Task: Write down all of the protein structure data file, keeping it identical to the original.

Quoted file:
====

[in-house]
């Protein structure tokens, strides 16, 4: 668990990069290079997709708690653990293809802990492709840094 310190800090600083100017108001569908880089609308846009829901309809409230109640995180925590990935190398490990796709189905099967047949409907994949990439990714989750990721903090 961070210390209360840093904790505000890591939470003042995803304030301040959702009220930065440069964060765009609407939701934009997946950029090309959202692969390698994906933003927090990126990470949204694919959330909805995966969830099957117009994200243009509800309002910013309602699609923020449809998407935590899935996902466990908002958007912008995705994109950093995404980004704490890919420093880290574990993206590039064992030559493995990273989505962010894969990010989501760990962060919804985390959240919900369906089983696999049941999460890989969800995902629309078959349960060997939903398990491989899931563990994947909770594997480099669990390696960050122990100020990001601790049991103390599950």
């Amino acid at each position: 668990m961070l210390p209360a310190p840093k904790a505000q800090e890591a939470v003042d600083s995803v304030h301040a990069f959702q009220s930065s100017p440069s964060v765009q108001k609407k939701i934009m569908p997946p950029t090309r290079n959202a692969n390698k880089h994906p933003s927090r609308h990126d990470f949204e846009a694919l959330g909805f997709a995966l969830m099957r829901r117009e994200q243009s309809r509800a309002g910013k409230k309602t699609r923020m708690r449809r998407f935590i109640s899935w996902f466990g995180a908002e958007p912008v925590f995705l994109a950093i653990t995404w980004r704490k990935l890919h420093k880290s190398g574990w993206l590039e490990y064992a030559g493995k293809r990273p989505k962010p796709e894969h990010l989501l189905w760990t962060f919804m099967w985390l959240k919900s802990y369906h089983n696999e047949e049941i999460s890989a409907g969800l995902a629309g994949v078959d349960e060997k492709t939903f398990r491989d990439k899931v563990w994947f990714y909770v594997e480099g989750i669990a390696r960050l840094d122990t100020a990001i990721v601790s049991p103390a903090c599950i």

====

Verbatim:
[in-house]
């Protein structure tokens, strides 16, 4: 668990990069290079997709708690653990293809802990492709840094 310190800090600083100017108001569908880089609308846009829901309809409230109640995180925590990935190398490990796709189905099967047949409907994949990439990714989750990721903090 961070210390209360840093904790505000890591939470003042995803304030301040959702009220930065440069964060765009609407939701934009997946950029090309959202692969390698994906933003927090990126990470949204694919959330909805995966969830099957117009994200243009509800309002910013309602699609923020449809998407935590899935996902466990908002958007912008995705994109950093995404980004704490890919420093880290574990993206590039064992030559493995990273989505962010894969990010989501760990962060919804985390959240919900369906089983696999049941999460890989969800995902629309078959349960060997939903398990491989899931563990994947909770594997480099669990390696960050122990100020990001601790049991103390599950």
């Amino acid at each position: 668990m961070l210390p209360a310190p840093k904790a505000q800090e890591a939470v003042d600083s995803v304030h301040a990069f959702q009220s930065s100017p440069s964060v765009q108001k609407k939701i934009m569908p997946p950029t090309r290079n959202a692969n390698k880089h994906p933003s927090r609308h990126d990470f949204e846009a694919l959330g909805f997709a995966l969830m099957r829901r117009e994200q243009s309809r509800a309002g910013k409230k309602t699609r923020m708690r449809r998407f935590i109640s899935w996902f466990g995180a908002e958007p912008v925590f995705l994109a950093i653990t995404w980004r704490k990935l890919h420093k880290s190398g574990w993206l590039e490990y064992a030559g493995k293809r990273p989505k962010p796709e894969h990010l989501l189905w760990t962060f919804m099967w985390l959240k919900s802990y369906h089983n696999e047949e049941i999460s890989a409907g969800l995902a629309g994949v078959d349960e060997k492709t939903f398990r491989d990439k899931v563990w994947f990714y909770v594997e480099g989750i669990a390696r960050l840094d122990t100020a990001i990721v601790s049991p103390a903090c599950i």